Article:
Next was the turn of Portuguese who ruled Thrissur in the 16th century. In the beginning of the 17th century the Portuguese power was reduced and Dutch became the main power. With the help of Dutch, Cochin Royal Family recaptured Thrissur from Samoothiri in 1710.[33]

The modern City of Thrissur rose to importance after Sakthan Thampuran ascended the throne of Kingdom of Cochin (1769–1805). He changed the capital of Cochin Royal Family to Thrissur from Mattancherry and abolished the power of Namboothiri community, which controlled most of the temples of Thrissur district. The maharaja destroyed the forest around the Thekkinkadu Maidan which seats the Vadakkumnathan temple, and started the most spectacular cultural festival called Thrissur Pooram. Sakthan Thampuran laid the modern foundation stone of Thrissur and made the city into a major financial and commercial hub of South India, by inviting Syrian Christian families and Brahmins from adjoining areas.[33]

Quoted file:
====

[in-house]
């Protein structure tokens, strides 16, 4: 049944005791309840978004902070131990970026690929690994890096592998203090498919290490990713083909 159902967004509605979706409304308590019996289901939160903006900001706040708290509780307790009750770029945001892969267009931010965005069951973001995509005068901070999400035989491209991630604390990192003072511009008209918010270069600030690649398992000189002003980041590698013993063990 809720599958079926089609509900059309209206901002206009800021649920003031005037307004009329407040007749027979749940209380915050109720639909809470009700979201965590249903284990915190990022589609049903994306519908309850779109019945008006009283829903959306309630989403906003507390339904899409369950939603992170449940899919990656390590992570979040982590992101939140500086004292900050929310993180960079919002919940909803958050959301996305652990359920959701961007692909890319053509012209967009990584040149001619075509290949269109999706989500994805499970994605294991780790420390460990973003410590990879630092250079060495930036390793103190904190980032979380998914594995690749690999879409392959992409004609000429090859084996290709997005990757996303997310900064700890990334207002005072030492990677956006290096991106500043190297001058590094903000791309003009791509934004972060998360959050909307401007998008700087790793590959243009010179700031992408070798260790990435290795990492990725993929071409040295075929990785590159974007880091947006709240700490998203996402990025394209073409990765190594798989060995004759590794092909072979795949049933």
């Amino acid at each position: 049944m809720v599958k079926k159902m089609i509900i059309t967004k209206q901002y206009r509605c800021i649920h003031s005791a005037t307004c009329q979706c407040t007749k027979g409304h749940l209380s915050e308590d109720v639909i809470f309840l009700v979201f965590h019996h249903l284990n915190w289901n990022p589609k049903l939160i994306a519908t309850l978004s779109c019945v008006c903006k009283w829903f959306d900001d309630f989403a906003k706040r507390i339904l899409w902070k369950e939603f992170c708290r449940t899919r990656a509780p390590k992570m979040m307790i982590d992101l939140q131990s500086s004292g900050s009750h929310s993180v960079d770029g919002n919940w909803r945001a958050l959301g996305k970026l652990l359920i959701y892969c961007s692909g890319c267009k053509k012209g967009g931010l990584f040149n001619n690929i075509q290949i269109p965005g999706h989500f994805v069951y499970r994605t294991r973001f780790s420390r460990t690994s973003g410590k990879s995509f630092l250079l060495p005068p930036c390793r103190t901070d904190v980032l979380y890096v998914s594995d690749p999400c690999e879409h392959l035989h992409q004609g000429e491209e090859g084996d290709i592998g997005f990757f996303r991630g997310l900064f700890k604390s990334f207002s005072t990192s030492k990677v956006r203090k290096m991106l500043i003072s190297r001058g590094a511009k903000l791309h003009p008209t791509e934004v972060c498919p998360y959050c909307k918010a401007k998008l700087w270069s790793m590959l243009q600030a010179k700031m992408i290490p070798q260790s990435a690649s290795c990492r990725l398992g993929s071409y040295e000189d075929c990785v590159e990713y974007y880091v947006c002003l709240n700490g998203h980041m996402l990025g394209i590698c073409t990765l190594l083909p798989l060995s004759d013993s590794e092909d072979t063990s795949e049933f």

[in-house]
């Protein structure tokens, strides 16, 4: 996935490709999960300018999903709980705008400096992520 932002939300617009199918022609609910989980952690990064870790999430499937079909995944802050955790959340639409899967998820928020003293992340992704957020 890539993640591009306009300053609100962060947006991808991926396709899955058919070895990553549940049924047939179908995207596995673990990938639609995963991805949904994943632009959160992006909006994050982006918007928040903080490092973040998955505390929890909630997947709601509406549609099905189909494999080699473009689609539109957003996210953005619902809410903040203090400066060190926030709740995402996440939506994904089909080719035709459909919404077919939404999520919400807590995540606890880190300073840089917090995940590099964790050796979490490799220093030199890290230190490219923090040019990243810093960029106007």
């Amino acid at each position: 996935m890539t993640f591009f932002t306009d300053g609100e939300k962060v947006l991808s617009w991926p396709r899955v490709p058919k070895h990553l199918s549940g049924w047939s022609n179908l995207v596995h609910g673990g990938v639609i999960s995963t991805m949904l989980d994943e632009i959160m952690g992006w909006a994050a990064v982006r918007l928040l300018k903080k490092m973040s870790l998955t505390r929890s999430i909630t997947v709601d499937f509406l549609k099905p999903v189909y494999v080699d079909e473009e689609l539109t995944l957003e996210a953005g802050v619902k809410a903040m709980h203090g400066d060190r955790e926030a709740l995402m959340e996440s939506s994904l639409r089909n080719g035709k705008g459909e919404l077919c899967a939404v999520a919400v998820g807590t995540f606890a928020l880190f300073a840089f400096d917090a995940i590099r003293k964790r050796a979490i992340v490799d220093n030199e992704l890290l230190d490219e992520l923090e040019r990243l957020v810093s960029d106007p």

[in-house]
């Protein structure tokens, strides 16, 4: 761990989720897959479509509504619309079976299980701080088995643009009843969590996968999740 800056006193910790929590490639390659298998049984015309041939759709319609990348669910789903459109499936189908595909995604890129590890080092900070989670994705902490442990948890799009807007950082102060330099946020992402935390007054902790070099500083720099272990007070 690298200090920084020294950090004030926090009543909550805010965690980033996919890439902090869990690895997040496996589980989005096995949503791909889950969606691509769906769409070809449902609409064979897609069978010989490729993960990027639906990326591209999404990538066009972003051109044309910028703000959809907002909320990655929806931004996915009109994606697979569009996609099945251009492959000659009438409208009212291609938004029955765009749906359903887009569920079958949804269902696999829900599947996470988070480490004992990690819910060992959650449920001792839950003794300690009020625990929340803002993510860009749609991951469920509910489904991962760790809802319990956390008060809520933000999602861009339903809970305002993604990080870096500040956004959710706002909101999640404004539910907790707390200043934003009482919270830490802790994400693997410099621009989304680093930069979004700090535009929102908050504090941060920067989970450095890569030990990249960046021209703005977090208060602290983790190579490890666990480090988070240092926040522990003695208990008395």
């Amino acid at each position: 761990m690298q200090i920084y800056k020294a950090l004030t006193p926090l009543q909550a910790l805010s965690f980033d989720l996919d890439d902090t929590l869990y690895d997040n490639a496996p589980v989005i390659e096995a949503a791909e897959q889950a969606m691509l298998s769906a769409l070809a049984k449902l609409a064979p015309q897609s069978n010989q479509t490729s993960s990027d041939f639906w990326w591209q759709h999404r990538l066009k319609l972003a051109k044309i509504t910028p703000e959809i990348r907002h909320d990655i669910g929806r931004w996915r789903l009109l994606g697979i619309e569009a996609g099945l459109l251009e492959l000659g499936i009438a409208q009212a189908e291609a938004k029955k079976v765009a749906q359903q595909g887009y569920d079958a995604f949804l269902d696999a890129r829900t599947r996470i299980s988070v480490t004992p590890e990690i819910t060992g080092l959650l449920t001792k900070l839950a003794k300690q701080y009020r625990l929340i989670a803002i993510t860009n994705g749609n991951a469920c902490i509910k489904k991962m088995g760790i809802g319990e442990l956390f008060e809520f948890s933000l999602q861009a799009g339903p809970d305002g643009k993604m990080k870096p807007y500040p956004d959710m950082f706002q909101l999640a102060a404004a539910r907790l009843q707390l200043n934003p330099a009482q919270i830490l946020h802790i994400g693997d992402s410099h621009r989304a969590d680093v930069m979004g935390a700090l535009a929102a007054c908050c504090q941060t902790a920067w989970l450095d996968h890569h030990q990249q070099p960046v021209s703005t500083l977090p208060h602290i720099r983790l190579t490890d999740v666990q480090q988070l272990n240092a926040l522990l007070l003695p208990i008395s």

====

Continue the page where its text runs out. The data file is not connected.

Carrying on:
However, during 1750–60 Hyder Ali, the Sultan of Mysore, attacked Thrissur and became tributary of the Kingdom of Mysore. Tipu Sultan, his son led another invasion in 1786 to Thrissur, where he destroyed the churches of Syrian Malabar Nasrani community and Hindu temples. Tipu Sultan's Army set fire to the church at Palayoor and attacked the Ollur church.[34] The economy of Thrissur totally collapsed because of this invasion.[35] Later he made a retreat from Thrissur, which served as the headquarters of Kerala region, after the Srirangapattanam war. In the meantime, Rama Varma X, the successor of Sakthan Thampuran signed a treaty with East Indian Company, and made Cochin a subsidiary of the British.